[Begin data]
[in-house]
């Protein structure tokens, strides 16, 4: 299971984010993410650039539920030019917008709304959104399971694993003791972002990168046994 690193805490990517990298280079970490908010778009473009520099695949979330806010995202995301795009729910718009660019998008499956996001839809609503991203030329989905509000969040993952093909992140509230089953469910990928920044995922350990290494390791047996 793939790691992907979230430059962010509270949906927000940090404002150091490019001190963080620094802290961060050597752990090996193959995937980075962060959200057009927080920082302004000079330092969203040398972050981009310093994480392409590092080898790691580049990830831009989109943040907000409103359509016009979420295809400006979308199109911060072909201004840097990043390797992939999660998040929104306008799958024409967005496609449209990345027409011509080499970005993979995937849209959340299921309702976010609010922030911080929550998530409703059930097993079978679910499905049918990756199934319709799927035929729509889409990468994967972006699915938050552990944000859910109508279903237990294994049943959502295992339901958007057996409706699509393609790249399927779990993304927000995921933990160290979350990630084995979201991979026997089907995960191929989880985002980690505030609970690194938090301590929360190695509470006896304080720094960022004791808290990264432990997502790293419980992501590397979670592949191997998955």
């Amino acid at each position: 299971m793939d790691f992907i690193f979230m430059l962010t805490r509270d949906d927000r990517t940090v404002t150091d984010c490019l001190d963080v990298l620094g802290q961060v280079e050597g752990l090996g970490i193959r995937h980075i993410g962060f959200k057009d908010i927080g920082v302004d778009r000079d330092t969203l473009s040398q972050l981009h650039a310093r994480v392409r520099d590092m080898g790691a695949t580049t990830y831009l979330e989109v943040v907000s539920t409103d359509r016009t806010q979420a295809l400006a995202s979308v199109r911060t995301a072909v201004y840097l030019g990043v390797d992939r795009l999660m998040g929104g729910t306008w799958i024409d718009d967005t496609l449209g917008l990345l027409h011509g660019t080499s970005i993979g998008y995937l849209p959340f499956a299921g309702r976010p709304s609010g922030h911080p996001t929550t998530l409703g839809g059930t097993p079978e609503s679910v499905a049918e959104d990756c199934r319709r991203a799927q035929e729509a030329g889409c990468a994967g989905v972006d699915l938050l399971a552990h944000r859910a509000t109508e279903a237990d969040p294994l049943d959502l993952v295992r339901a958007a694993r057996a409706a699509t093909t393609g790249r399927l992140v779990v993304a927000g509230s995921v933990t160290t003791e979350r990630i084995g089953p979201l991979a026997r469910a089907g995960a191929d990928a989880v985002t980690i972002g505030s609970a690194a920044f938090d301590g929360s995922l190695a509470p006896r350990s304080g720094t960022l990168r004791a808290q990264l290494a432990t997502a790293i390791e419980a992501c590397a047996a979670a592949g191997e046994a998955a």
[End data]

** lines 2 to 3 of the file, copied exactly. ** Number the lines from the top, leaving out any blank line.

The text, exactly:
């Protein structure tokens, strides 16, 4: 299971984010993410650039539920030019917008709304959104399971694993003791972002990168046994 690193805490990517990298280079970490908010778009473009520099695949979330806010995202995301795009729910718009660019998008499956996001839809609503991203030329989905509000969040993952093909992140509230089953469910990928920044995922350990290494390791047996 793939790691992907979230430059962010509270949906927000940090404002150091490019001190963080620094802290961060050597752990090996193959995937980075962060959200057009927080920082302004000079330092969203040398972050981009310093994480392409590092080898790691580049990830831009989109943040907000409103359509016009979420295809400006979308199109911060072909201004840097990043390797992939999660998040929104306008799958024409967005496609449209990345027409011509080499970005993979995937849209959340299921309702976010609010922030911080929550998530409703059930097993079978679910499905049918990756199934319709799927035929729509889409990468994967972006699915938050552990944000859910109508279903237990294994049943959502295992339901958007057996409706699509393609790249399927779990993304927000995921933990160290979350990630084995979201991979026997089907995960191929989880985002980690505030609970690194938090301590929360190695509470006896304080720094960022004791808290990264432990997502790293419980992501590397979670592949191997998955």
């Amino acid at each position: 299971m793939d790691f992907i690193f979230m430059l962010t805490r509270d949906d927000r990517t940090v404002t150091d984010c490019l001190d963080v990298l620094g802290q961060v280079e050597g752990l090996g970490i193959r995937h980075i993410g962060f959200k057009d908010i927080g920082v302004d778009r000079d330092t969203l473009s040398q972050l981009h650039a310093r994480v392409r520099d590092m080898g790691a695949t580049t990830y831009l979330e989109v943040v907000s539920t409103d359509r016009t806010q979420a295809l400006a995202s979308v199109r911060t995301a072909v201004y840097l030019g990043v390797d992939r795009l999660m998040g929104g729910t306008w799958i024409d718009d967005t496609l449209g917008l990345l027409h011509g660019t080499s970005i993979g998008y995937l849209p959340f499956a299921g309702r976010p709304s609010g922030h911080p996001t929550t998530l409703g839809g059930t097993p079978e609503s679910v499905a049918e959104d990756c199934r319709r991203a799927q035929e729509a030329g889409c990468a994967g989905v972006d699915l938050l399971a552990h944000r859910a509000t109508e279903a237990d969040p294994l049943d959502l993952v295992r339901a958007a694993r057996a409706a699509t093909t393609g790249r399927l992140v779990v993304a927000g509230s995921v933990t160290t003791e979350r990630i084995g089953p979201l991979a026997r469910a089907g995960a191929d990928a989880v985002t980690i972002g505030s609970a690194a920044f938090d301590g929360s995922l190695a509470p006896r350990s304080g720094t960022l990168r004791a808290q990264l290494a432990t997502a790293i390791e419980a992501c590397a047996a979670a592949g191997e046994a998955a």